Did you get lost this Thanksgiving weekend – going to dinner or bargain-hunting? GPS devices can help, but drivers do still get lost. Some people just accept their lack of way-finding skills.
But one Philadelphia researcher says you can learn how to become better at getting from point A to point B.
Nora Newcombe studies spatial learning at Temple University: how we learn about spaces, and about where things are in relation to one another.
She says this learning influences our ability to do math, science—and to find our way around. She says that, yes, the common belief has some basis: Boys do tend to be better at certain spatial skills than girls.
But nurture may play as big a role in that as nature, Newcombe says: “[Boys’ skill advantage] is present early. It may partly derive from interaction with the environment. We don’t know what drives what. So, for example, parents use more spatial language with boys than to girls.”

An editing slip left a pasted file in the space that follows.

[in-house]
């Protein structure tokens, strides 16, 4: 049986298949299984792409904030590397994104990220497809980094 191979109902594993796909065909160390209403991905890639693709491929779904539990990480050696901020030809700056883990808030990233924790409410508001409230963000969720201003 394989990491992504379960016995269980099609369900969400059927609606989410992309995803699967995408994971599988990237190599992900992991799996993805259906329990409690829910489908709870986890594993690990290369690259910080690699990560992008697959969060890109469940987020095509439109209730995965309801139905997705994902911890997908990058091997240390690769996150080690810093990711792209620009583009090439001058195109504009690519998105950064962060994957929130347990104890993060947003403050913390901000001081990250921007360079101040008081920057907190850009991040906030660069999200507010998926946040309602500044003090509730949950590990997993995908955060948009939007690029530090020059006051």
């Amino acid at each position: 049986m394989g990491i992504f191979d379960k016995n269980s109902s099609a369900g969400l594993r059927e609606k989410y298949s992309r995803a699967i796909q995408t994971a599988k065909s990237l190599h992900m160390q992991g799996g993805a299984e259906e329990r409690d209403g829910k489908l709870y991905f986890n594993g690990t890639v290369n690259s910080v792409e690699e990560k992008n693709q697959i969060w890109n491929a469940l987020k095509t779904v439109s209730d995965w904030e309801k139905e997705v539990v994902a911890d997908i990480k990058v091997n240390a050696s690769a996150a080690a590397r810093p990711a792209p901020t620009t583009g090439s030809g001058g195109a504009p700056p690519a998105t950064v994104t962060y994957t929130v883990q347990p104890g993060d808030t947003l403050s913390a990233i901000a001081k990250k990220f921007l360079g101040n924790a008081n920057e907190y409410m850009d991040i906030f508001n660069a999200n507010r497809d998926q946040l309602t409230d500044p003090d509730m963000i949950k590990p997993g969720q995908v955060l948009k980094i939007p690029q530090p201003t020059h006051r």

That’s no small thing. Using “spatial language”—i.e., words like “behind, above, on top”—with kids as they play helps to teach them how to navigate the world.
But, no matter how well your parents did on this front, Newcombe says you can still improve your spatial skills as an adult.
She says people too often simply accept their inability to find their way around. Instead, they should learn some simple way-finding techniques, and practice them.
For example, says Newcombe, Philadelphia residents can use the city’s rivers to orient themselves. “Where is the Delaware River? Where is the Schuylkill River? Then, as I turn, where is the Delaware River now? Where is the Schuylkill? It helps to keep in mind that sense of the larger whole.”
Another simple exercise Newcombe suggests is to work at being an attentive passenger when someone else is behind the wheel. Notice passing landmarks so you can use them later to find your own way.